Who’s ever heard of the bull-nosed swollen-knee? No? How about Burhinus oedicnemus? Still nothing? What if I said stone-curlew? Now I hear a tiny groan of recognition, though I suspect that many of those who have heard the species may hail from beyond the Roseland’s shores. Not many people have ever seen or heard a stone-curlew (not to be confused with the totally unrelated Eurasian curlew that is more familiar to most of us). That’s partly due to their excellent camouflage, partly as a result of their nocturnal habits, and also because the UK population is restricted to just 400 pairs across two locations – the Wessex area around Salisbury Plain, and the Norfolk and Suffolk Brecks. Sadly a Roseland sighting is extremely unlikely.
So I don’t suggest you go rushing out in search of stone-curlews immediately, although if you were to don the wellies and bins and set forth, now would be a good time to choose as they have just started returning to the UK. In winter they spend time sunning themselves in southern Europe and North Africa. And who can blame them?! When they return, they search out suitable nest sites with their partners, and this is largely where it went wrong for the species. Stone-curlews are quite fussy individuals. They would dearly love to nest on tightly grazed grassland, but much of what was once available has now given way to agriculture or plantation forestry. So instead they nest in arable fields, where the eggs and chicks are vulnerable to farming operations. Add to this a nervous disposition that means they are easily disturbed, and its little wonder that the population fell so heavily – by 85% between the 1930s and 1980s! At one point the estimated population was just 150 pairs.
But things are looking up. The population has increased over the last twenty years due to ongoing conservation work and the efforts of dedicated farmers and landowners. Special plots can be created on agricultural land, which are managed specifically for stone-curlews as part of the Environmental Stewardship package. By preparing the plots in February or early March, the farmers create the bare or sparsely vegetated ground that the birds favour for their nests. When sited in open areas, away from sources of predation and close to suitable foraging areas, these plots are a haven for nesting stone-curlew. During the breeding season further management may be necessary to keep conditions suitable, usually by spraying to keep vegetation in check, and close liaison between the farmers and the RSPB field staff ensures that as many young birds as possible make it through to fledging.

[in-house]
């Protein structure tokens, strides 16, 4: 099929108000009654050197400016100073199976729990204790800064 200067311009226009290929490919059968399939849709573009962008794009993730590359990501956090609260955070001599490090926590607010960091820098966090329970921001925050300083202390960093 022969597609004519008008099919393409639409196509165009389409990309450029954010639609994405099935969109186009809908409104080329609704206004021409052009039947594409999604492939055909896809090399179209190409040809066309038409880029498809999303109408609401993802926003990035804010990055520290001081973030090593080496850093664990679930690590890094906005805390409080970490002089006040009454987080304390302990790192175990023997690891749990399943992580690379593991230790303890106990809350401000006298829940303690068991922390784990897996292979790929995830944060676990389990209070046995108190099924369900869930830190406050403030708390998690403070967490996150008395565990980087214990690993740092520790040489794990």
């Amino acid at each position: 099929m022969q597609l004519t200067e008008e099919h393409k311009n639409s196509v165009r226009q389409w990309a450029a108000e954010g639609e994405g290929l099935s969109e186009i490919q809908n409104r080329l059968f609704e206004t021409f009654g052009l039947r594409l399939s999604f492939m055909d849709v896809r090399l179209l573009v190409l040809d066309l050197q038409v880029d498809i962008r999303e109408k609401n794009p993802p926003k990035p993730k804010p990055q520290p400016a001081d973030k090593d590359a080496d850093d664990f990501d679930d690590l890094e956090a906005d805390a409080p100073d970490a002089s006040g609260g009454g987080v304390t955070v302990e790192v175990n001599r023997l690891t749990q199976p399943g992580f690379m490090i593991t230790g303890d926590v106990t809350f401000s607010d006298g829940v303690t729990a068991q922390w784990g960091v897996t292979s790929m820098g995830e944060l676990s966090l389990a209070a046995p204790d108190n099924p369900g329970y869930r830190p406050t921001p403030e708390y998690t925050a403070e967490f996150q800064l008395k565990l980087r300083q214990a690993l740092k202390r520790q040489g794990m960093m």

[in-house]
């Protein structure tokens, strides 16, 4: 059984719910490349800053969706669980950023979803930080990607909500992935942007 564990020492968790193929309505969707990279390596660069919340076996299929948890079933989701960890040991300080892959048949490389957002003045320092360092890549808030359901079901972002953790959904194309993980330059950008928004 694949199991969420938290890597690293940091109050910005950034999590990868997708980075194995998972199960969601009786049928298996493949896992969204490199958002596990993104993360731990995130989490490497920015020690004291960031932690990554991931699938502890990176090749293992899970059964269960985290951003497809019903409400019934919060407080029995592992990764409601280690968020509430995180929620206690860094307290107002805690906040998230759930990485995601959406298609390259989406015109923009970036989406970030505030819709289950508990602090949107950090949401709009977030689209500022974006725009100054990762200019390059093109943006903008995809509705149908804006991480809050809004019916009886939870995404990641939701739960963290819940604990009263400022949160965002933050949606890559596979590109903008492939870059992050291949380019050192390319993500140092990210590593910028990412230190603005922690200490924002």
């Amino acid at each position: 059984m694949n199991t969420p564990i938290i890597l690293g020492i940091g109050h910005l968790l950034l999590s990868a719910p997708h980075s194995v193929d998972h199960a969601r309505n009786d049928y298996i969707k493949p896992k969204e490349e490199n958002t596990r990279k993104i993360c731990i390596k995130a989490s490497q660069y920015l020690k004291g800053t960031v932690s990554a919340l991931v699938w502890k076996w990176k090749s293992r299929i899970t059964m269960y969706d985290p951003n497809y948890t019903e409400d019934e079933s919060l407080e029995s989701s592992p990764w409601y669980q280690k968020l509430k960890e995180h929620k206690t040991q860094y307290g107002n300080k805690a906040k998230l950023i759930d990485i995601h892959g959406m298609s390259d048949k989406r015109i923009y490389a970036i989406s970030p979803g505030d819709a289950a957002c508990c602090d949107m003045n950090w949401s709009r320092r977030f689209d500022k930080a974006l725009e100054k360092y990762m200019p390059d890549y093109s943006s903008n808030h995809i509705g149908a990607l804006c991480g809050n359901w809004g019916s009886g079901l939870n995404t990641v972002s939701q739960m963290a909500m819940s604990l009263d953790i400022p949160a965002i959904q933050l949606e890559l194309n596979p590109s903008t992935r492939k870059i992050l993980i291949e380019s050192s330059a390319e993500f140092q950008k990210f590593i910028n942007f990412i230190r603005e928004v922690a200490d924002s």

Which is a big thumbs up if you’re an oedicnemus enthusiast! In some ways it’s hard not to be. You have to admire a bird that looks like a relic of the cretaceous period. Their giant eyes give the impression that they are continually surprised or slightly drunk. For many centuries it was believed that making eye contact with a stone-curlew could cure jaundice, a view which lead some stone-curlew owners to keep them under canvas to prevent ‘free’ treatment! In fact these eyes allow the birds to be active at low light levels, and they are busiest at dawn and dusk. In autumn, great gatherings of stone-curlew can be seen in a handful of sites where they roost together. And then it’s back off on migration again, but most don’t leave our shores until as late as October, giving them one of the longest summer stays of any of our migrants.
Much like the Roseland’s very own cirl bunting population, the stone-curlew relies heavily on the work done by farmers and landowners. And most are very enthusiastic about the birds they see on their farms. Much of the work done for the stone-curlew will have benefits for other species too. Lapwings often use the plots to nest in, and an ongoing project in partnership with the Game and Wildlife Conservation Trust is investigating how we can make the management even more suitable. The similarities between the stone-curlew work and the cirl bunting project doesn’t end with habitat provision. Both species’ UK population fell to an all-time low in the 1980s, and both have recovered since then thanks to ongoing conservation work. These programmes take time, and there is no instant fix, but they both should be rightly praised as examples of where farming and conservation can work together for the benefit of the environment. And long may that continue!